ERGONOMICS KNOWLEDGE AND PRACTICES OF DENTAL INTERNS IN ISLAMABAD
The precise and infinitesimal nature of a dentist’s work makes this profession particularly vulnerable to ergonomically borne musculoskeletal disorders (MSDs) that reduce efficiency, productivity and longevity of their dental careers.
The aim of this cross sectional study on a convenience sample of 67 dental interns in a teaching hospital in Islamabad was to evaluate a correlation between theoretical knowledge and practice of ergonomic work postures and behaviors. Data was collected over the month of March 2018 using a pre-tested 24-item questionnaire on knowledge and practices of ergonomics. Open-ended responses of a qualitative nature also were invited for the practices section.
Analysis using SPSS version 20 revealed a knowledge score of 52.9% ± 17.6% while the practices score was 40% ± 10%. Pearson’s coefficient obtained was +0.299 with a p-value of 0.67, indicating no correlation between knowledge and practices. Qualitative responses indicate that having theoretical knowledge does not necessarily mean it translates into practical application. Students, when learning new clinical skills, pay more attention to mastering the dental procedures rather than paying attention to their postures. Additionally they do not observe appropriate ergonomic practices by their seniors who should be role models to emulate.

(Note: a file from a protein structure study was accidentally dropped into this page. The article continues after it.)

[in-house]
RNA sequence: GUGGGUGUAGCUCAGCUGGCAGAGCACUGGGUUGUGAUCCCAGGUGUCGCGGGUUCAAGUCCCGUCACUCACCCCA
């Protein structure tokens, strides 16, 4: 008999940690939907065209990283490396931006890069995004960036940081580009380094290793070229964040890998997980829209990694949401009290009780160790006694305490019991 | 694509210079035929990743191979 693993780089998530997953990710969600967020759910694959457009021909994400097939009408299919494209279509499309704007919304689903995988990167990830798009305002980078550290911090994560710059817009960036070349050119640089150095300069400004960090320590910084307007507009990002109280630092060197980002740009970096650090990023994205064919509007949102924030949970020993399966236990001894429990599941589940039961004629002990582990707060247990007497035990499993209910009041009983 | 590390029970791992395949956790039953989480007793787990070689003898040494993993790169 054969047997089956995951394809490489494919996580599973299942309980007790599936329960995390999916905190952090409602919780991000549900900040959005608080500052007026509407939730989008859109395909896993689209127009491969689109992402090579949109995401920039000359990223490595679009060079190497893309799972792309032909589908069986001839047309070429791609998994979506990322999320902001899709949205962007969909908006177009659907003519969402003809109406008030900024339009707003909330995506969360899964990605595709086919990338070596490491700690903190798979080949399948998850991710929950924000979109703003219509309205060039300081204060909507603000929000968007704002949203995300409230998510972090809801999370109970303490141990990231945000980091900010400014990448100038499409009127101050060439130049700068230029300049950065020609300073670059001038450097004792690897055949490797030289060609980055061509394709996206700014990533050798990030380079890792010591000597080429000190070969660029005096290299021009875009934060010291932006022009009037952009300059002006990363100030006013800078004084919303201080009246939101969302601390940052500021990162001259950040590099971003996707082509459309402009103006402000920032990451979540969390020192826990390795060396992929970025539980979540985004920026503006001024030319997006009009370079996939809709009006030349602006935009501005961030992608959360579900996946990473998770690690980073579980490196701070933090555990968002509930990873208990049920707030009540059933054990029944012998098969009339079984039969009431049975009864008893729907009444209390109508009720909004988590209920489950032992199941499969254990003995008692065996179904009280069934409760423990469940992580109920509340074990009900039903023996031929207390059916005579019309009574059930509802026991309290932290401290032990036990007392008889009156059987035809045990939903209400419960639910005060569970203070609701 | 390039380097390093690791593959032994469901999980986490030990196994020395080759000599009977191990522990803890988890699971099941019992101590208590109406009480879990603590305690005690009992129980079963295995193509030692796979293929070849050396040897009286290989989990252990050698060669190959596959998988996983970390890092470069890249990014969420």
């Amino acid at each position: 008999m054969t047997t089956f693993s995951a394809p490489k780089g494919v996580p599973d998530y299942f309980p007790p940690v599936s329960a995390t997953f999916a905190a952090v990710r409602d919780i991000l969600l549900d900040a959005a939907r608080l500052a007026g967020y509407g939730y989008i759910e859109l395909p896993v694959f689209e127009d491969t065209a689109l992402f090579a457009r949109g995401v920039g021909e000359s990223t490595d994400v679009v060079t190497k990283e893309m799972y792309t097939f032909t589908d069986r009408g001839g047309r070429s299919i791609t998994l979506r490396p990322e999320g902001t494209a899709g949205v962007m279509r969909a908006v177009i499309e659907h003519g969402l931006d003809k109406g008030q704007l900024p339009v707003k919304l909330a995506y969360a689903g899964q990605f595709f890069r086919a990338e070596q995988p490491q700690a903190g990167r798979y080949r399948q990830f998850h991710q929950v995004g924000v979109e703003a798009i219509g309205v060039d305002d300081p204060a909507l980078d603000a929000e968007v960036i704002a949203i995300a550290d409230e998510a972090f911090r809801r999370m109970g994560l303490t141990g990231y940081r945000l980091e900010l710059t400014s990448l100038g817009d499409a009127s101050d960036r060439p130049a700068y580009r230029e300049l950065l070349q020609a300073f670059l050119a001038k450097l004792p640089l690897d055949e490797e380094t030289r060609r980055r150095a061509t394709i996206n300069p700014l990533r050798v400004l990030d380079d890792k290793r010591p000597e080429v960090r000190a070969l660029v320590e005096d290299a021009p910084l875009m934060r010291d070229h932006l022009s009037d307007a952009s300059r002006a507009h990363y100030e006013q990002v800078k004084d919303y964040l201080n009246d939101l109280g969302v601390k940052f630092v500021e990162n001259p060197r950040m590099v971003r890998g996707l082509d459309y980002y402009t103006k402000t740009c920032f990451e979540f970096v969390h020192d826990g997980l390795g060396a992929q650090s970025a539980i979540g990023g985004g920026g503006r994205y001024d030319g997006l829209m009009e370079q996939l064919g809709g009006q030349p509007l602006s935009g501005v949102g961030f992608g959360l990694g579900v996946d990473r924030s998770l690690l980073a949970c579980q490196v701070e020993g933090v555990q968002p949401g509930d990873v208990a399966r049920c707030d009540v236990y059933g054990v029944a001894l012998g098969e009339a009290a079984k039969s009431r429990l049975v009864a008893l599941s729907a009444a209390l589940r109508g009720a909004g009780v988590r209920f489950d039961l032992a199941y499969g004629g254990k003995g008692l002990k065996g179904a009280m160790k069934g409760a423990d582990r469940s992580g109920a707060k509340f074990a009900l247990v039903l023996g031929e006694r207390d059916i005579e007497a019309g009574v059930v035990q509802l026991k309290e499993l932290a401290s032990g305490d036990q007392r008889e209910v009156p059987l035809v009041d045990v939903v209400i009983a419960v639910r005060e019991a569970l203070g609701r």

In conclusion, ergonomics is introduced to dental students briefly during pre-clinical training but paid little attention to during their clinical rotations. Therefore, emphasis on ergonomic work postures and behaviors should be increased during undergraduate training for both pre-clinical and clinical rotations. Regular refresher awareness seminars for interns and junior teaching faculty is imperative.